The Telegraph
Since 1st March, 1999
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Free tier in channel choice

New Delhi, March 7: A task force set up to implement the conditional access system for cable television is considering a proposal to include 30 free-to-air channels in a basic tier, a ceiling rate for which will be fixed by the government.

Official sources said “nothing has been decided as yet”, but at least two members of the task force representing different segments of the cable television industry said the committee was indeed studying the matter. In an unusual move, Union information and broadcasting minister Ravi Shankar Prasad also attended the task force meeting for sometime.

The task force is headed by information and broadcasting joint secretary Rakesh Mohan. Today’s was its third meeting. The task force’s brief is to roadmap the implementation of conditional access in the four metros by the July 14 deadline.

If the task force recommends that 30 channels will comprise the “basic tier”, it will mean that the cable operator cannot charge the subscriber more than the rate fixed by the government. In other words, these channels will not have to be routed through a set-top box, the equipment at the core of the conditional access system, which will regulate only pay channels. Speculation on the pricing of the “basic tier” varies from Rs 40 to Rs 120.

The pricing of the basic tier is a test of the government’s claim that conditional access will actually make cable television viewing cheaper because the viewer can pick and choose channels. Broadcasters and operators fear the mechanism of conditional access can erode revenues earned for the large part by selling commercial time and inflating subscriber base.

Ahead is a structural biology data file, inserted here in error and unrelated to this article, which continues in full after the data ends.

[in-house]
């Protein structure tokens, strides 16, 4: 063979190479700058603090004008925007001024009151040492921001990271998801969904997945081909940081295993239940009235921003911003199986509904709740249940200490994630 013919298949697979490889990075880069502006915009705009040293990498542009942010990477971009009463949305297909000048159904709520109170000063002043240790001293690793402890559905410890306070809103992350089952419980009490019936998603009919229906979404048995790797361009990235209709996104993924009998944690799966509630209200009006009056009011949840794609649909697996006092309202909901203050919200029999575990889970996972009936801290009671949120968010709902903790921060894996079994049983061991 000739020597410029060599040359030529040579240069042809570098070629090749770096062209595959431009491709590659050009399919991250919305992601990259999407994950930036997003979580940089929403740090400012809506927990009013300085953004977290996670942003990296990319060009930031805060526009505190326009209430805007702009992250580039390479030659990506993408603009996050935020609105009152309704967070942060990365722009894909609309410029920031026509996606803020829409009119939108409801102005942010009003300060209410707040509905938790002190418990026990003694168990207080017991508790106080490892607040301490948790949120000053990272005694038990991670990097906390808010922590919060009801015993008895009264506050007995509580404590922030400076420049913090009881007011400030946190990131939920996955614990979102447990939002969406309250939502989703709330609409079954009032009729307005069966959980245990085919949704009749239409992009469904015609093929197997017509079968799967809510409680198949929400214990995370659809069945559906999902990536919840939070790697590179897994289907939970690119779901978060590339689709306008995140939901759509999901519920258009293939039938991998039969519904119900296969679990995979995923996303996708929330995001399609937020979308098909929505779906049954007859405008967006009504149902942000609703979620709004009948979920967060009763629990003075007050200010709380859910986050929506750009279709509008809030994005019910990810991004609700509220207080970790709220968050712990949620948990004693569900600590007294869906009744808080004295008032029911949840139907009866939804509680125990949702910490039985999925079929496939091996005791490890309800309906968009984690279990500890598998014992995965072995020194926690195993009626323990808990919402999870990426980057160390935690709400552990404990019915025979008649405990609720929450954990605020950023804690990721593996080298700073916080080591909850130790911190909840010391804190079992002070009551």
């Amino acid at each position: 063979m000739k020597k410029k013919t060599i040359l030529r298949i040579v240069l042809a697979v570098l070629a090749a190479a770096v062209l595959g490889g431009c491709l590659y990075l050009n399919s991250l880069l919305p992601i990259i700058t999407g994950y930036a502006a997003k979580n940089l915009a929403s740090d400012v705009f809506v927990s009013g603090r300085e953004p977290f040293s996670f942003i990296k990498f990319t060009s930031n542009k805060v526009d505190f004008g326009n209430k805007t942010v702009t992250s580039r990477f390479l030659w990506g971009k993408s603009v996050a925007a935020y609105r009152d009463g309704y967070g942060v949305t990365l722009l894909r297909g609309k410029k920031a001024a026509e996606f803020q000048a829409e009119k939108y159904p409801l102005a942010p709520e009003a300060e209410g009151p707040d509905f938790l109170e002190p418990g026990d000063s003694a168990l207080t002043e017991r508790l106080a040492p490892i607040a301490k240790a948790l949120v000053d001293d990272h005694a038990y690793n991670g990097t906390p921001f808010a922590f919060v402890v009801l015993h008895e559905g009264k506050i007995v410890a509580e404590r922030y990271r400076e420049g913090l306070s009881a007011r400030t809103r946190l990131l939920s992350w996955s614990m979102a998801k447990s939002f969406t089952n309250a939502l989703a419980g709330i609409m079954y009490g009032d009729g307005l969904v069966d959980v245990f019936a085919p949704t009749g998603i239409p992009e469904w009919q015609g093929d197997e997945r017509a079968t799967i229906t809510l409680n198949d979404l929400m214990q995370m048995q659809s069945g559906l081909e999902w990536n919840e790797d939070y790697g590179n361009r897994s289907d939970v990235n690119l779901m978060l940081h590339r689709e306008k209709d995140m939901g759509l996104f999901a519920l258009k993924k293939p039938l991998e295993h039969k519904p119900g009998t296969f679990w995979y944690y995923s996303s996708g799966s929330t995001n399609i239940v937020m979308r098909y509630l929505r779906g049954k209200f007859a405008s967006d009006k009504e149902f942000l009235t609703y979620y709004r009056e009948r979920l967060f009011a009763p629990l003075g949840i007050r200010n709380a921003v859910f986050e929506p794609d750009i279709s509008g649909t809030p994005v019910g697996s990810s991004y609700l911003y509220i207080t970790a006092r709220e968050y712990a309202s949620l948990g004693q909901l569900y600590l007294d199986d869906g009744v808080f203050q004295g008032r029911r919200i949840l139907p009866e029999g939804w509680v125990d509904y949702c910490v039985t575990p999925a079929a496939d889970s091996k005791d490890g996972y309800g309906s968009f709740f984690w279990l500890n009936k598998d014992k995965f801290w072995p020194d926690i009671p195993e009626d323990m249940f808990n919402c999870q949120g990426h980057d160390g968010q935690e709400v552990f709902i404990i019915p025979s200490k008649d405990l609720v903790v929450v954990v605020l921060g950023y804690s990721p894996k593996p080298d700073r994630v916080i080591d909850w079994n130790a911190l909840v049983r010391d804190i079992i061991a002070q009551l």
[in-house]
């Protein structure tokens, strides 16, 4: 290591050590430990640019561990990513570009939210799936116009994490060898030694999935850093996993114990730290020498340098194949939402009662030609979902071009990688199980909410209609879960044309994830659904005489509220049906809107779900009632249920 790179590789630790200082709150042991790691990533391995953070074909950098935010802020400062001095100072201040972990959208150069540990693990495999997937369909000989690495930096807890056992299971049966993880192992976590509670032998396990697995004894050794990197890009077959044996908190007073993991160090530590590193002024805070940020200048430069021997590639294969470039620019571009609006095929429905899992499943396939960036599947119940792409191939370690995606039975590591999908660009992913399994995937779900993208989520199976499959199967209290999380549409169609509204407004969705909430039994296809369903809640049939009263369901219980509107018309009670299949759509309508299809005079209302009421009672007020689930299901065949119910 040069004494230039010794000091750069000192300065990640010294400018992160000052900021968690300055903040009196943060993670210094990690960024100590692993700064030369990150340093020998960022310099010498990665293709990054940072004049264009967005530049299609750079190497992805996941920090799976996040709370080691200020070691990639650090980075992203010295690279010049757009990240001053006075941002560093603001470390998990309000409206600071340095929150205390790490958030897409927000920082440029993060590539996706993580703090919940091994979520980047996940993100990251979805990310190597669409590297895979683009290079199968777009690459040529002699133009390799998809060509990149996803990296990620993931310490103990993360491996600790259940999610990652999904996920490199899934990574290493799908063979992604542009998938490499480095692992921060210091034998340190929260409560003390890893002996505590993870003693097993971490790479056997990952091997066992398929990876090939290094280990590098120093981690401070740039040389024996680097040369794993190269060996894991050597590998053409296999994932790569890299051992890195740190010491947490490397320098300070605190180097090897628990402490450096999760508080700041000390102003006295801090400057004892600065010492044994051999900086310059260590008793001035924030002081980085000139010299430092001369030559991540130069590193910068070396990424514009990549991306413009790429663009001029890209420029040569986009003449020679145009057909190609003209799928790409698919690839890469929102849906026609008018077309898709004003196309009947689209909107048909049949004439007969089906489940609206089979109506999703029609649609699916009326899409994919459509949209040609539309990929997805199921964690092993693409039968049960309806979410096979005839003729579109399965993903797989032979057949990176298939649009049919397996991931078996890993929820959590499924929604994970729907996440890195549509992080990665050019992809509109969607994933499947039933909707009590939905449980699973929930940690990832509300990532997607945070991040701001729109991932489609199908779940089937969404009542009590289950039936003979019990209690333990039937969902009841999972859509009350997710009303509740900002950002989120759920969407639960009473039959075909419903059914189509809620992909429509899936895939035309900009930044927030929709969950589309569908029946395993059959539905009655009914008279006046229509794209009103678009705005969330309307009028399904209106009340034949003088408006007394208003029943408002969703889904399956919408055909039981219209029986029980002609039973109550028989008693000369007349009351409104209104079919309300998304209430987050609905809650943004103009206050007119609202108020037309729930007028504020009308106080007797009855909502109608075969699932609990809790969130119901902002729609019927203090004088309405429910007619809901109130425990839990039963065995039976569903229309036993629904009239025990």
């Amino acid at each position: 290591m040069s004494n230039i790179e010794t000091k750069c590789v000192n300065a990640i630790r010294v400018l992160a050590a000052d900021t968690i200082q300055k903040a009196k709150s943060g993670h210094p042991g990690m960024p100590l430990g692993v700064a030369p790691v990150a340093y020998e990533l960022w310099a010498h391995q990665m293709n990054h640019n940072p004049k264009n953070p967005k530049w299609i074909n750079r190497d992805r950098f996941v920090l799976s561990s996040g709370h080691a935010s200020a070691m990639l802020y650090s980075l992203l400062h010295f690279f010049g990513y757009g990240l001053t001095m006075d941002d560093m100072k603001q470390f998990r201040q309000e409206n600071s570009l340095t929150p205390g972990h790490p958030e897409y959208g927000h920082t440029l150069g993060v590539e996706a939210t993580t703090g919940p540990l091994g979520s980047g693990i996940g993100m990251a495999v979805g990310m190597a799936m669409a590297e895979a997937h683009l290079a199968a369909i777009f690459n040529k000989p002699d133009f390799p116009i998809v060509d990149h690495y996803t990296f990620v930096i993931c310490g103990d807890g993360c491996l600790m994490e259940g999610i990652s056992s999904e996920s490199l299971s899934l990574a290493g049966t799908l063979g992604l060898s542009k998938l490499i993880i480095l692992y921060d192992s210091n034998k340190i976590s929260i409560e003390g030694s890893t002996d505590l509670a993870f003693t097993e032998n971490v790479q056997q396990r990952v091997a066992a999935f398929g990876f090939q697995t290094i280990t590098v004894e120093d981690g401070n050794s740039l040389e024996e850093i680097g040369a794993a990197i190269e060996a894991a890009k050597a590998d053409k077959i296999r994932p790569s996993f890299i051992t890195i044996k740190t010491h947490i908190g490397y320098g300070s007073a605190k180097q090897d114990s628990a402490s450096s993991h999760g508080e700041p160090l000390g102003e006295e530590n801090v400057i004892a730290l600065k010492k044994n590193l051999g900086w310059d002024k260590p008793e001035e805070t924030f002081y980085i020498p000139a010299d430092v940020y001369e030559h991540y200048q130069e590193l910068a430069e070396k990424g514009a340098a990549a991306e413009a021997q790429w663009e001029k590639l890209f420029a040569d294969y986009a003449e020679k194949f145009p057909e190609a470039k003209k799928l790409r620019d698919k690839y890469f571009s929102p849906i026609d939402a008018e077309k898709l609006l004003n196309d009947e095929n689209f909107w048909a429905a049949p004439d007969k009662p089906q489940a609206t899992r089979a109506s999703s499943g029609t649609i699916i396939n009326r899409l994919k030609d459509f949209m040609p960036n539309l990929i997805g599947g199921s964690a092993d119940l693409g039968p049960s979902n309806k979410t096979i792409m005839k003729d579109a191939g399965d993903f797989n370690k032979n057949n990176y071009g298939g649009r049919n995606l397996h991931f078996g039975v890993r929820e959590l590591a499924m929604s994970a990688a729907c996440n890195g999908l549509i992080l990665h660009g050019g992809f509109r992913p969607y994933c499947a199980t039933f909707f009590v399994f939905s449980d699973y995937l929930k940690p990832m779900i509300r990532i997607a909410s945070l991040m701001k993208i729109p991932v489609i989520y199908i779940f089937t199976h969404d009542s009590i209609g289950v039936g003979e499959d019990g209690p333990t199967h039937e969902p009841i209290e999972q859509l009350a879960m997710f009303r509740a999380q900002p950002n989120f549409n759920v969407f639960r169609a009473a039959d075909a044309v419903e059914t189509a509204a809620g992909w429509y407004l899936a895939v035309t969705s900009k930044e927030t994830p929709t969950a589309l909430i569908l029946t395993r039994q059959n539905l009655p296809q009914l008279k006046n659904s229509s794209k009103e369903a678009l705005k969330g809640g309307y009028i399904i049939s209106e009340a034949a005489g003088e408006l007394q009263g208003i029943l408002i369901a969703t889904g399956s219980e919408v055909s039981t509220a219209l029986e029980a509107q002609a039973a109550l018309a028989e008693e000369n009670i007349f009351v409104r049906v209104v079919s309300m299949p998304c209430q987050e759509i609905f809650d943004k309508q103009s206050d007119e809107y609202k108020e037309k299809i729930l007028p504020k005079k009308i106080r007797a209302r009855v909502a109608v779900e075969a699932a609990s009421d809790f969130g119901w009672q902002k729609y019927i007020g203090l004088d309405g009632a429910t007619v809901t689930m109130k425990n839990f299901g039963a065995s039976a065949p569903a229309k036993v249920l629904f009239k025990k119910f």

“Basic tier” is the phrase used to describe the bunch of channels that cable operators will have to mandatorily supply to subscribers. It is understood that at the meeting today, it was pointed out that there are about 22 free-to-air cable channels. (Doordarshan is a terrestrial channel and is, therefore, outside the ambit of conditional access system). If the “basic tier” comprises 30 channels, that will leave room for eight more. The suggestion was made in the belief that some pay channels may go free-to-air with the implementation of CAS.

It is likely that the “basic tier” will not be uniform across the country. It could factor in local and regional demand.

Sources said a study done by finance ministry officials on “costing” was also given to the task force. The information and broadcasting ministry is in the process of figuring out the demand and supply situation for set-top boxes and the price at which set-top boxes may be made available.

It has decided to leave to market forces whether the set-top boxes — prices of each of which can range from Rs 1,700 for an analogue set to Rs 6,000 for a digital set — will be sold outright to subscribers or the costs will be shared.

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